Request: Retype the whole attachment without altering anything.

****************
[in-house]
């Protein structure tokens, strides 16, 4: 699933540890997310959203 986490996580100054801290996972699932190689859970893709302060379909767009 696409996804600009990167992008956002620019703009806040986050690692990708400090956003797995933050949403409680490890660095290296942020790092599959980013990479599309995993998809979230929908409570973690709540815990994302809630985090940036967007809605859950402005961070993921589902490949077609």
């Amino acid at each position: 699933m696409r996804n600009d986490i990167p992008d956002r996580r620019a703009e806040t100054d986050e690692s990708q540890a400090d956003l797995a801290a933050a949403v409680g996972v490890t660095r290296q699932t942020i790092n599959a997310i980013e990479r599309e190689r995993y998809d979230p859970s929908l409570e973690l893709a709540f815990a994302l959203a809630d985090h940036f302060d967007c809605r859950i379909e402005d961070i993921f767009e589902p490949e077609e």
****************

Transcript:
[in-house]
């Protein structure tokens, strides 16, 4: 699933540890997310959203 986490996580100054801290996972699932190689859970893709302060379909767009 696409996804600009990167992008956002620019703009806040986050690692990708400090956003797995933050949403409680490890660095290296942020790092599959980013990479599309995993998809979230929908409570973690709540815990994302809630985090940036967007809605859950402005961070993921589902490949077609």
């Amino acid at each position: 699933m696409r996804n600009d986490i990167p992008d956002r996580r620019a703009e806040t100054d986050e690692s990708q540890a400090d956003l797995a801290a933050a949403v409680g996972v490890t660095r290296q699932t942020i790092n599959a997310i980013e990479r599309e190689r995993y998809d979230p859970s929908l409570e973690l893709a709540f815990a994302l959203a809630d985090h940036f302060d967007c809605r859950i379909e402005d961070i993921f767009e589902p490949e077609e």